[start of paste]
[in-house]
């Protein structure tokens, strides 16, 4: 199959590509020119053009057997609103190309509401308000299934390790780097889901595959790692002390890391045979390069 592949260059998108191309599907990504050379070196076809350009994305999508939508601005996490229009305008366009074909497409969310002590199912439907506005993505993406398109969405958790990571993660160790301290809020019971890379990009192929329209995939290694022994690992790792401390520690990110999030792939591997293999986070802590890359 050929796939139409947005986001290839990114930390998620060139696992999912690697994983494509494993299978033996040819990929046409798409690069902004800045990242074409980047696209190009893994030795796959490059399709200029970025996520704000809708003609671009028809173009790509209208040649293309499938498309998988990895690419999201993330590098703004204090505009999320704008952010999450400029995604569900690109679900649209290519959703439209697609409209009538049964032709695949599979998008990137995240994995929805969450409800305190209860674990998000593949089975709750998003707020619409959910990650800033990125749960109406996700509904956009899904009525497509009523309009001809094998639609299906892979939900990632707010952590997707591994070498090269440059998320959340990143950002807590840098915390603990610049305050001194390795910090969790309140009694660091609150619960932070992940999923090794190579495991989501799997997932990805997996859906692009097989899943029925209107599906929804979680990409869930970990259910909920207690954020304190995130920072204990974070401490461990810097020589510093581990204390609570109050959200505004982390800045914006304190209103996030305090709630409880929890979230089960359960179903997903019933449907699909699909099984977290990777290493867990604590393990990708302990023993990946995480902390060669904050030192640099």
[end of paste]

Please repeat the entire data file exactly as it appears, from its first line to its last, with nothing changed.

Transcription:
[in-house]
């Protein structure tokens, strides 16, 4: 199959590509020119053009057997609103190309509401308000299934390790780097889901595959790692002390890391045979390069 592949260059998108191309599907990504050379070196076809350009994305999508939508601005996490229009305008366009074909497409969310002590199912439907506005993505993406398109969405958790990571993660160790301290809020019971890379990009192929329209995939290694022994690992790792401390520690990110999030792939591997293999986070802590890359 050929796939139409947005986001290839990114930390998620060139696992999912690697994983494509494993299978033996040819990929046409798409690069902004800045990242074409980047696209190009893994030795796959490059399709200029970025996520704000809708003609671009028809173009790509209208040649293309499938498309998988990895690419999201993330590098703004204090505009999320704008952010999450400029995604569900690109679900649209290519959703439209697609409209009538049964032709695949599979998008990137995240994995929805969450409800305190209860674990998000593949089975709750998003707020619409959910990650800033990125749960109406996700509904956009899904009525497509009523309009001809094998639609299906892979939900990632707010952590997707591994070498090269440059998320959340990143950002807590840098915390603990610049305050001194390795910090969790309140009694660091609150619960932070992940999923090794190579495991989501799997997932990805997996859906692009097989899943029925209107599906929804979680990409869930970990259910909920207690954020304190995130920072204990974070401490461990810097020589510093581990204390609570109050959200505004982390800045914006304190209103996030305090709630409880929890979230089960359960179903997903019933449907699909699909099984977290990777290493867990604590393990990708302990023993990946995480902390060669904050030192640099």